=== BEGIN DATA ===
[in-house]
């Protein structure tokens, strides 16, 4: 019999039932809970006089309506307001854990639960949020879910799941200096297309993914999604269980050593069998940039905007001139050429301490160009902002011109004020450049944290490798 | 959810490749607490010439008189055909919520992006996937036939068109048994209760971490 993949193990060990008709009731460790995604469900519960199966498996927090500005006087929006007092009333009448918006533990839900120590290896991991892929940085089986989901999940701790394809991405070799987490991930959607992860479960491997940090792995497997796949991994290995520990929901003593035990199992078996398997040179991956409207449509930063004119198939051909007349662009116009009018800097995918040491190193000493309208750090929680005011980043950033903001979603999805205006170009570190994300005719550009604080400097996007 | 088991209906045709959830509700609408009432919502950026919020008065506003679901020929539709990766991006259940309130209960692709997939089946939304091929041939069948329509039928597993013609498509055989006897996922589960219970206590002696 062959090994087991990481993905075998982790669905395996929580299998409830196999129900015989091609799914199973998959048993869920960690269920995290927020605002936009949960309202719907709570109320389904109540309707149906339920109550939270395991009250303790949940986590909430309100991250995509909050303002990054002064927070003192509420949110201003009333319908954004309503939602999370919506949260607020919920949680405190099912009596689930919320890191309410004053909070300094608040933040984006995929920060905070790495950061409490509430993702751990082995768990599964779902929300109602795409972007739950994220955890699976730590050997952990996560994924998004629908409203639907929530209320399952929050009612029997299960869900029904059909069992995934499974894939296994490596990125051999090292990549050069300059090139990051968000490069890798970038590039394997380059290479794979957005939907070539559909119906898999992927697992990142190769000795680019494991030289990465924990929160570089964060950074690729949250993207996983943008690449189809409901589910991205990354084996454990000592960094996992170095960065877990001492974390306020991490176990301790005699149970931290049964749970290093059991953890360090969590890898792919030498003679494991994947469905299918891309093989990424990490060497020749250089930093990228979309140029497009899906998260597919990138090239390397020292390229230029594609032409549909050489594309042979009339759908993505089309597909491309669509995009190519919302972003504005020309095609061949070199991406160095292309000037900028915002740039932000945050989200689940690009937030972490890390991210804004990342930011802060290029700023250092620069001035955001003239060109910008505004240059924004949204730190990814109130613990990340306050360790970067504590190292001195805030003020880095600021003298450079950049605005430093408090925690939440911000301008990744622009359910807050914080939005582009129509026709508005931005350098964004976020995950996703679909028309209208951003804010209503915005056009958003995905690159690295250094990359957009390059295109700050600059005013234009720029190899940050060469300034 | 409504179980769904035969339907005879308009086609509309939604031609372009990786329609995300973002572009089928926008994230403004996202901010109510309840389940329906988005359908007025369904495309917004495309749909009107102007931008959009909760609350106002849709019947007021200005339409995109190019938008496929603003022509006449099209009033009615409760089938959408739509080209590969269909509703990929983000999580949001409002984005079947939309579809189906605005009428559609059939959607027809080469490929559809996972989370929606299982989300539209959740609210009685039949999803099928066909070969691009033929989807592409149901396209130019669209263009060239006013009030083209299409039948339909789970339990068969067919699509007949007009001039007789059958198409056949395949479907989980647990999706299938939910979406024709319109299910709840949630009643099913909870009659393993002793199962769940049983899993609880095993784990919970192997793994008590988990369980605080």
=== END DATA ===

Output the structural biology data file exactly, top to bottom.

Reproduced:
[in-house]
């Protein structure tokens, strides 16, 4: 019999039932809970006089309506307001854990639960949020879910799941200096297309993914999604269980050593069998940039905007001139050429301490160009902002011109004020450049944290490798 | 959810490749607490010439008189055909919520992006996937036939068109048994209760971490 993949193990060990008709009731460790995604469900519960199966498996927090500005006087929006007092009333009448918006533990839900120590290896991991892929940085089986989901999940701790394809991405070799987490991930959607992860479960491997940090792995497997796949991994290995520990929901003593035990199992078996398997040179991956409207449509930063004119198939051909007349662009116009009018800097995918040491190193000493309208750090929680005011980043950033903001979603999805205006170009570190994300005719550009604080400097996007 | 088991209906045709959830509700609408009432919502950026919020008065506003679901020929539709990766991006259940309130209960692709997939089946939304091929041939069948329509039928597993013609498509055989006897996922589960219970206590002696 062959090994087991990481993905075998982790669905395996929580299998409830196999129900015989091609799914199973998959048993869920960690269920995290927020605002936009949960309202719907709570109320389904109540309707149906339920109550939270395991009250303790949940986590909430309100991250995509909050303002990054002064927070003192509420949110201003009333319908954004309503939602999370919506949260607020919920949680405190099912009596689930919320890191309410004053909070300094608040933040984006995929920060905070790495950061409490509430993702751990082995768990599964779902929300109602795409972007739950994220955890699976730590050997952990996560994924998004629908409203639907929530209320399952929050009612029997299960869900029904059909069992995934499974894939296994490596990125051999090292990549050069300059090139990051968000490069890798970038590039394997380059290479794979957005939907070539559909119906898999992927697992990142190769000795680019494991030289990465924990929160570089964060950074690729949250993207996983943008690449189809409901589910991205990354084996454990000592960094996992170095960065877990001492974390306020991490176990301790005699149970931290049964749970290093059991953890360090969590890898792919030498003679494991994947469905299918891309093989990424990490060497020749250089930093990228979309140029497009899906998260597919990138090239390397020292390229230029594609032409549909050489594309042979009339759908993505089309597909491309669509995009190519919302972003504005020309095609061949070199991406160095292309000037900028915002740039932000945050989200689940690009937030972490890390991210804004990342930011802060290029700023250092620069001035955001003239060109910008505004240059924004949204730190990814109130613990990340306050360790970067504590190292001195805030003020880095600021003298450079950049605005430093408090925690939440911000301008990744622009359910807050914080939005582009129509026709508005931005350098964004976020995950996703679909028309209208951003804010209503915005056009958003995905690159690295250094990359957009390059295109700050600059005013234009720029190899940050060469300034 | 409504179980769904035969339907005879308009086609509309939604031609372009990786329609995300973002572009089928926008994230403004996202901010109510309840389940329906988005359908007025369904495309917004495309749909009107102007931008959009909760609350106002849709019947007021200005339409995109190019938008496929603003022509006449099209009033009615409760089938959408739509080209590969269909509703990929983000999580949001409002984005079947939309579809189906605005009428559609059939959607027809080469490929559809996972989370929606299982989300539209959740609210009685039949999803099928066909070969691009033929989807592409149901396209130019669209263009060239006013009030083209299409039948339909789970339990068969067919699509007949007009001039007789059958198409056949395949479907989980647990999706299938939910979406024709319109299910709840949630009643099913909870009659393993002793199962769940049983899993609880095993784990919970192997793994008590988990369980605080």